DIY Sharpie Mug Fails
DIY projects are a wonderful way to express your creativity—but sometimes they end in disaster. These DIY sharpie mugs are proof that when crafting goes wrong, all you can do is laugh.
By Heather Mann
Written by Heather Mann, self-described “failure enthusiast” and publisher of the popular Craft Fail blog, CraftFail (Workman Publishing, 2014) illustrates the gruesome underbelly of the creative process. Inspired by her own craft experiences, Heather gathered real-life home décor fails, fashion fails, holiday fails, food fails, kid fails and best of all—EPIC fails (those projects that are so inspiring that they are attempted again and again by members of the crafty tribe to, quite frankly, disastrous results)! These DIY sharpie mugs from Chapter 7, “A for Effort,” fall into the epic fail category.
Sometimes you do everything right. Except that one thing. Whether it’s using fabric you have on hand instead of what is recommended, making do with the wrong tool, or forgetting to read just one word in the instructions, sometimes, despite your best intentions, it just ends up wrong. Some prefer to skim the directions, others view crafting rules as more of what you’d call “guidelines,” or are paralyzed with performance anxiety—it’s not always the craft’s fault. We hope you’ll find some kindred craftfailers among our collection of right crafts gone wrong.
The DIY Sharpie Mug
The Sharpie Mug first came on the scene in a big way through the popular lifestyle blog A Beautiful Mess. The project, published in June 2012 as “His and Hers Sharpie Mugs,” became a viral hit on Pinterest, and many crafters attempted to replicate the project the world over. Although Elsie and Emma can do no wrong, their followers, it appears, can—and how!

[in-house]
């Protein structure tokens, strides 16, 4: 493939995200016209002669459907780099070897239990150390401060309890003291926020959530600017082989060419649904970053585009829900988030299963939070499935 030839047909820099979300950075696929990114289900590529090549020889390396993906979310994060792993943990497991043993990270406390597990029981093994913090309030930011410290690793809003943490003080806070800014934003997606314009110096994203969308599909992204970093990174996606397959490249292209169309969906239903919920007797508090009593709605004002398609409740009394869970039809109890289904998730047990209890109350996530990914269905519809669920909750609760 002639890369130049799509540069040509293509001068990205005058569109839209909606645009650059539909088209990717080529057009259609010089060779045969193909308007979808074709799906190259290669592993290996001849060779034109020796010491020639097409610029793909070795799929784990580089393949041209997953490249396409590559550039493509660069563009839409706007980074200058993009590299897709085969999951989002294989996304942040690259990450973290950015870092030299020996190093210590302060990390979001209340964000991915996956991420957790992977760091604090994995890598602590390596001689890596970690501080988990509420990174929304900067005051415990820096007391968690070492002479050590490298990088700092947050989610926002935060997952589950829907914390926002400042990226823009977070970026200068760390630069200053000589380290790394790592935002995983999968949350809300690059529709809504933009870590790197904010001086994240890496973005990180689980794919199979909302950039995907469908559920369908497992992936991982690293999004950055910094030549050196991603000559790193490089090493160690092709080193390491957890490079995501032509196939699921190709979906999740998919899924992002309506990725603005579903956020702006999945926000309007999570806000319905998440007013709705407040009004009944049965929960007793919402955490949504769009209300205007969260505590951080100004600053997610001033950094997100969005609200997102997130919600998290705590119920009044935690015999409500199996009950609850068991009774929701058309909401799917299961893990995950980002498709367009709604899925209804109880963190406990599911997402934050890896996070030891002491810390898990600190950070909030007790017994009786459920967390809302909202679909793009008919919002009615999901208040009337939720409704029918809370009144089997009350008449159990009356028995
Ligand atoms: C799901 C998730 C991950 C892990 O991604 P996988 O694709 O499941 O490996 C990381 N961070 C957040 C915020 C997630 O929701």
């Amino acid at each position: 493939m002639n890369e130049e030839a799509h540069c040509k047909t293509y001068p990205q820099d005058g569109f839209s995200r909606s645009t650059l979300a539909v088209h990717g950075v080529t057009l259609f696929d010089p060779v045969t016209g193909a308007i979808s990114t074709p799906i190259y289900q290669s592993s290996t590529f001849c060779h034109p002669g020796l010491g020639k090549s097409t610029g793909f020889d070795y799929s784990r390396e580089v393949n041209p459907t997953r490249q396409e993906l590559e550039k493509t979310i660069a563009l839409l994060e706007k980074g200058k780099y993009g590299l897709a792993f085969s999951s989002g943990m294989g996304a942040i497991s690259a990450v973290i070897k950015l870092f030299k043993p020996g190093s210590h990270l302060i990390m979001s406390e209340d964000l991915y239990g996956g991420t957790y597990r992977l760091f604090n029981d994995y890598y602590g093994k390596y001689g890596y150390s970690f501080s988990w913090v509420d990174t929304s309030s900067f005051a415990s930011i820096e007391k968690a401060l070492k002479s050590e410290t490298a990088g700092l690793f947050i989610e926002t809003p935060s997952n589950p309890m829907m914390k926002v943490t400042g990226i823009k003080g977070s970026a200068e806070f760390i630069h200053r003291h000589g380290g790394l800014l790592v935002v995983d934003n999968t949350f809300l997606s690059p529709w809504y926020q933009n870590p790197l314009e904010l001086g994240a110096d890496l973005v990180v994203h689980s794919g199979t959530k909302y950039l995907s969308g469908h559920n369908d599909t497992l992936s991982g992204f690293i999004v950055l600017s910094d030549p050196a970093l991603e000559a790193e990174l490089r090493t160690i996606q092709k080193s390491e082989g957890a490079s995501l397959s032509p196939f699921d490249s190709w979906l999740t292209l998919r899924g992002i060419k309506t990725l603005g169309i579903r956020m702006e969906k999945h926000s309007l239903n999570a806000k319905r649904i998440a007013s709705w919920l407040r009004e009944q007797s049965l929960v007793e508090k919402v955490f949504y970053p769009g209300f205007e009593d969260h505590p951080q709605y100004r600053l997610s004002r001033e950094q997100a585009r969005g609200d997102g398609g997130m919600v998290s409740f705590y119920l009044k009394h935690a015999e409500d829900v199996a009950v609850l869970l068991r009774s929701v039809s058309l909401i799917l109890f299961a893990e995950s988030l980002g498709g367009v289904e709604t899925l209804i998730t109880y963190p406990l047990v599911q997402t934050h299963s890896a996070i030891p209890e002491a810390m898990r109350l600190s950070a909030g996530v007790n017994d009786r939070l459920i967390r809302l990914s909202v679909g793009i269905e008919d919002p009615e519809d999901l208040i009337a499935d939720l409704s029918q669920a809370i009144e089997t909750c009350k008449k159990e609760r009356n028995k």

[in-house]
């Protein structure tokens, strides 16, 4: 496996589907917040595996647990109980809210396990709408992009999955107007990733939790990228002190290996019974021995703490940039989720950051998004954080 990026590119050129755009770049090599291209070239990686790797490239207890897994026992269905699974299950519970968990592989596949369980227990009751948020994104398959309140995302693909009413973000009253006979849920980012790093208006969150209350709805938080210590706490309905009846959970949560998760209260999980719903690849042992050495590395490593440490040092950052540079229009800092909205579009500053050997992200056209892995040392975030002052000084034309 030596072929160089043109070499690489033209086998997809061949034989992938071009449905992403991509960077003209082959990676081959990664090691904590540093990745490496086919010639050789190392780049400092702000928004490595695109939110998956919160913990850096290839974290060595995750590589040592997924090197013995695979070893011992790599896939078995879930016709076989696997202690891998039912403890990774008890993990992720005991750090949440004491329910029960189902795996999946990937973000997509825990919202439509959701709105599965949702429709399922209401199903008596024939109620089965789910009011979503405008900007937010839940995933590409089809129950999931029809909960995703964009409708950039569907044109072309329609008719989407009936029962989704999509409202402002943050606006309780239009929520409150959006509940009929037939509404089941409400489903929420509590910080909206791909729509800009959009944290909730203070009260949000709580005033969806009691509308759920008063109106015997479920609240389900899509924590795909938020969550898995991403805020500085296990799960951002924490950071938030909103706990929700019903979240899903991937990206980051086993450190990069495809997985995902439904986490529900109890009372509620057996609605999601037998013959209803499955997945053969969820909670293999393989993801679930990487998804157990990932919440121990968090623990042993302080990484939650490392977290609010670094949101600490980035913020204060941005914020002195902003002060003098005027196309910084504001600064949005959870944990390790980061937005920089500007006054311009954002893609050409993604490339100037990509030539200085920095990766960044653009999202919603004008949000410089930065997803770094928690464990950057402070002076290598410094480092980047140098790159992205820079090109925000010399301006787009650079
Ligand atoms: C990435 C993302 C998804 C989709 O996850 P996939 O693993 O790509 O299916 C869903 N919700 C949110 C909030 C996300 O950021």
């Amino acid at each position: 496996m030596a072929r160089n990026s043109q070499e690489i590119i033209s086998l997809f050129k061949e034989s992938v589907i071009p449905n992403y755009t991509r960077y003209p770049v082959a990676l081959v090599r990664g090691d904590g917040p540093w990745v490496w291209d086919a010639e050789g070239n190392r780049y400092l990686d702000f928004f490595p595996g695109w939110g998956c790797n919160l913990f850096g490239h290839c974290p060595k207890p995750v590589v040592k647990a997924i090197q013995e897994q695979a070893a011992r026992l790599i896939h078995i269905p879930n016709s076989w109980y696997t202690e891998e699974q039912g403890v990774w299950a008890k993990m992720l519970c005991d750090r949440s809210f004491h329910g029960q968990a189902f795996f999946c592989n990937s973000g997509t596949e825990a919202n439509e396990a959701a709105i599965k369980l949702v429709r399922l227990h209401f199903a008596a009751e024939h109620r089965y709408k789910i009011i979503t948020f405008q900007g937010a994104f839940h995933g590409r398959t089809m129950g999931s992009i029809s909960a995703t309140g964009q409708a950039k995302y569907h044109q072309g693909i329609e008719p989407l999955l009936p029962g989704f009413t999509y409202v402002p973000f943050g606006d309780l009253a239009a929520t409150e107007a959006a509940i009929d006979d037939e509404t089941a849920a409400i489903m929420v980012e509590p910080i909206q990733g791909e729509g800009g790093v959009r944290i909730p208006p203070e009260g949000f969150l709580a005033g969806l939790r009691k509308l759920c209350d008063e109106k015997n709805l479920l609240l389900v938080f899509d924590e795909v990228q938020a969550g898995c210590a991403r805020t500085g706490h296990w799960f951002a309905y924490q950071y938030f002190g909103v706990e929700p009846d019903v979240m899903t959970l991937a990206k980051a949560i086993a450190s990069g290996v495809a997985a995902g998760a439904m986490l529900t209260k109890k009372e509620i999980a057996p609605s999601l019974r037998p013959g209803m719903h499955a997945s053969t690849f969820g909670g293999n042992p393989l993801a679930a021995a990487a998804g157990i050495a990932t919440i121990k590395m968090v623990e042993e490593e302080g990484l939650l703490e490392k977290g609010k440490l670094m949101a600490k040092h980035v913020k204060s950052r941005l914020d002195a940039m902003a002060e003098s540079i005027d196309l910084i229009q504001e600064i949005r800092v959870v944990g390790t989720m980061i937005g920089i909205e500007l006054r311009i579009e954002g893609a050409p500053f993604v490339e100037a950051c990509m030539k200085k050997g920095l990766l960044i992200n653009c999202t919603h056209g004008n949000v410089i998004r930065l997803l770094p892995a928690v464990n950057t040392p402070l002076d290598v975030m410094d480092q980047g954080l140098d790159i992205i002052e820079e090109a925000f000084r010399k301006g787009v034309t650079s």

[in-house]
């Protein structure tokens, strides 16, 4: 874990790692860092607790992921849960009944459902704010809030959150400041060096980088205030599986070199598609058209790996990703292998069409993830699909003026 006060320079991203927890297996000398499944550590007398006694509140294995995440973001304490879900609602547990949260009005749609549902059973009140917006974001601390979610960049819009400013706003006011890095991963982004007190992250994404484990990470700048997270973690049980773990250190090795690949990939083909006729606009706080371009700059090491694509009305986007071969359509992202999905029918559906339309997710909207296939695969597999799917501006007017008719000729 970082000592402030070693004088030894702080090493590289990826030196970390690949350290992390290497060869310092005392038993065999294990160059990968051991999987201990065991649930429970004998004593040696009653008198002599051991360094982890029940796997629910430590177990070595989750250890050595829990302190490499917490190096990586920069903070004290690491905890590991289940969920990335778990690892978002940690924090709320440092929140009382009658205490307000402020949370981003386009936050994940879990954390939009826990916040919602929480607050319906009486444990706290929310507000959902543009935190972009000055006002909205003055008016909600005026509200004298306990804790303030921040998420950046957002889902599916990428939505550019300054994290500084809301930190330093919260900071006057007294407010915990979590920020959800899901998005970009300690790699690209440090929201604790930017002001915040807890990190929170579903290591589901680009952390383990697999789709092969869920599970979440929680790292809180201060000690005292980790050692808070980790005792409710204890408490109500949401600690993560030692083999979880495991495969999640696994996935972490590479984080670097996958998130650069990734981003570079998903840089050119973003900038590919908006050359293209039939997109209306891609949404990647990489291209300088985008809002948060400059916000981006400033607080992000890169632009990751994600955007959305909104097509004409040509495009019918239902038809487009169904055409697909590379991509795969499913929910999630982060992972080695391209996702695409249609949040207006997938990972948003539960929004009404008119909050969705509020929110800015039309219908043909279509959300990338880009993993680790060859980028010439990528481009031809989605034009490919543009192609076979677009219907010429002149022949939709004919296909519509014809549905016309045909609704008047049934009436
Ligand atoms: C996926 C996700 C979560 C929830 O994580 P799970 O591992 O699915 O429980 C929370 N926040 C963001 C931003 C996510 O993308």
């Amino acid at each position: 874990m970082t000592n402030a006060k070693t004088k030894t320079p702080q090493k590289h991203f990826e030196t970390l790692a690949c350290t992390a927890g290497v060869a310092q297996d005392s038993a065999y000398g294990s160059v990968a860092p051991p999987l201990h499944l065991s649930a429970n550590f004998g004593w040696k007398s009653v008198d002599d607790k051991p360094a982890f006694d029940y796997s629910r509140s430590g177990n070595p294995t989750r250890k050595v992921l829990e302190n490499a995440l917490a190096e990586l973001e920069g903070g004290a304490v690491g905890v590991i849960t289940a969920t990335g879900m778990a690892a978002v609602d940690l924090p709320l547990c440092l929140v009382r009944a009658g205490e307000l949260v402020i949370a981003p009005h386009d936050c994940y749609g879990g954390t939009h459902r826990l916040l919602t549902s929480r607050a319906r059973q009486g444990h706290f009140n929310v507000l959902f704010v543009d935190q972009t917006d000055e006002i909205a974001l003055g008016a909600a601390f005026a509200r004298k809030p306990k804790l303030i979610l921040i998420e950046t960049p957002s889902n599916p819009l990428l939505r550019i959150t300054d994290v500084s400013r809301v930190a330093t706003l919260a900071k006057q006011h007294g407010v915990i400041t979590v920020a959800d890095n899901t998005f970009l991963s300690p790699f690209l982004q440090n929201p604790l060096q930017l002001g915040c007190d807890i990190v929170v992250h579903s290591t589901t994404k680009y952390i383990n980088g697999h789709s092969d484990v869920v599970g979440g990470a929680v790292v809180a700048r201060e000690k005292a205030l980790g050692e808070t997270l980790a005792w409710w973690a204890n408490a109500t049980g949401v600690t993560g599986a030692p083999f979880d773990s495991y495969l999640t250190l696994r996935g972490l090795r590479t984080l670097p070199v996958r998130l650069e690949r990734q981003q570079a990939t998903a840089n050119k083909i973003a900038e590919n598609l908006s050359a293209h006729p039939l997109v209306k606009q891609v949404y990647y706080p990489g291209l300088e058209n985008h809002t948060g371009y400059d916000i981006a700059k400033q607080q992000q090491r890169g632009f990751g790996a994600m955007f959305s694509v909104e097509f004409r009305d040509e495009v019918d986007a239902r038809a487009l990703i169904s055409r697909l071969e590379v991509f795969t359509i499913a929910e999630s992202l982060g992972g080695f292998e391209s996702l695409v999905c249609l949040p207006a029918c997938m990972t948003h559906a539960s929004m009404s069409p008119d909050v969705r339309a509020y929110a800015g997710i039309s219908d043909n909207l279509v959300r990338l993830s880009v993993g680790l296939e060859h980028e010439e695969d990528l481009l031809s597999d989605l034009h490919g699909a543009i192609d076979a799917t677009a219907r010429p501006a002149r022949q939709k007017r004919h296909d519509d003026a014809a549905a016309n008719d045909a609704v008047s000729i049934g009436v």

Spoiler alert: Don’t put your Sharpie Mug anywhere near a dishwasher.
I’m sorry, I mustache you to try again
Philip tried to use the Sharpie Mug technique to make a birthday present for his friend who has a mustache and soul patch.
Don’t bother reading directions, it’s obvious what to do
It’s a common trait of craftfailers: doing a project without reading the actual instructions.
My love for you is fading
Randi initially had good luck with her Sharpie Mug, making sure to only hand-wash. For months she deemed it a success—until some disgraceful person put it in the dishwasher.
The Immortal Sharpie Mug
Tips, in case you DO decide to make a Sharpie Mug:
• Cheap mugs fare better because of their inferior glaze (all the better to stain you with, my dear). Check the dollar store or other discount stores.
• Before applying your Sharpie design, clean the mug with rubbing alcohol and allow to dry. This will clean any residue off the mug that could interfere with the design.
• To set the ink onto the mug, cure the mug. Set it in a cold oven, and heat the oven to 450 degrees F, then let it bake for 30 minutes. Turn the oven off and leave the mug in there until the oven cools completely.
• Hand-wash only, with no abrasives. These mugs are not dishwasher safe.
• If all this mug mollycoddling sounds like too much work, use a pen that was designed to work on ceramic in the first place, such as a Pebeo Porcelaine marker, or apply a design with glass paints (such as Martha Stewart Glass Paints), and make sure to follow the package directions.
Reprinted with permission from CraftFail: When Homemade Goes Horribly Wrong by Heather Mann and published by Workman Publishing, 2014.